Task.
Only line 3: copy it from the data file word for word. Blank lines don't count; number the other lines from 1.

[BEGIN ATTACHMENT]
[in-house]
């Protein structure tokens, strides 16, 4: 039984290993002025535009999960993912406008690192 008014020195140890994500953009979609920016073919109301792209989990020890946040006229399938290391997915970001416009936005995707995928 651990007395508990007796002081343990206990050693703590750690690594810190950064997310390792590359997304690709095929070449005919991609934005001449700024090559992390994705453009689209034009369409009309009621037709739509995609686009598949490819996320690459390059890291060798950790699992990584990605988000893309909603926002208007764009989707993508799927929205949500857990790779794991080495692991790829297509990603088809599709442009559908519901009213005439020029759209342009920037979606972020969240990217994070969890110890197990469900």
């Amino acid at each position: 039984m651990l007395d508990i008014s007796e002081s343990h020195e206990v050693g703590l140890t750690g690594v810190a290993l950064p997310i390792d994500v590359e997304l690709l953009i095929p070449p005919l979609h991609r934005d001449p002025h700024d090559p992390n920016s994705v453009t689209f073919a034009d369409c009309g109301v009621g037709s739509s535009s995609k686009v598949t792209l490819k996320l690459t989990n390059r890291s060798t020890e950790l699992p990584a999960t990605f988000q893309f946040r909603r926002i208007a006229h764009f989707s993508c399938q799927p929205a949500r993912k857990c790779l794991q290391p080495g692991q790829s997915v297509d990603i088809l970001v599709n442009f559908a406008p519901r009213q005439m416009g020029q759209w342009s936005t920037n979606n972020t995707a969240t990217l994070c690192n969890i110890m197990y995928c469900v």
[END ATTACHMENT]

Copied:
């Amino acid at each position: 039984m651990l007395d508990i008014s007796e002081s343990h020195e206990v050693g703590l140890t750690g690594v810190a290993l950064p997310i390792d994500v590359e997304l690709l953009i095929p070449p005919l979609h991609r934005d001449p002025h700024d090559p992390n920016s994705v453009t689209f073919a034009d369409c009309g109301v009621g037709s739509s535009s995609k686009v598949t792209l490819k996320l690459t989990n390059r890291s060798t020890e950790l699992p990584a999960t990605f988000q893309f946040r909603r926002i208007a006229h764009f989707s993508c399938q799927p929205a949500r993912k857990c790779l794991q290391p080495g692991q790829s997915v297509d990603i088809l970001v599709n442009f559908a406008p519901r009213q005439m416009g020029q759209w342009s936005t920037n979606n972020t995707a969240t990217l994070c690192n969890i110890m197990y995928c469900v």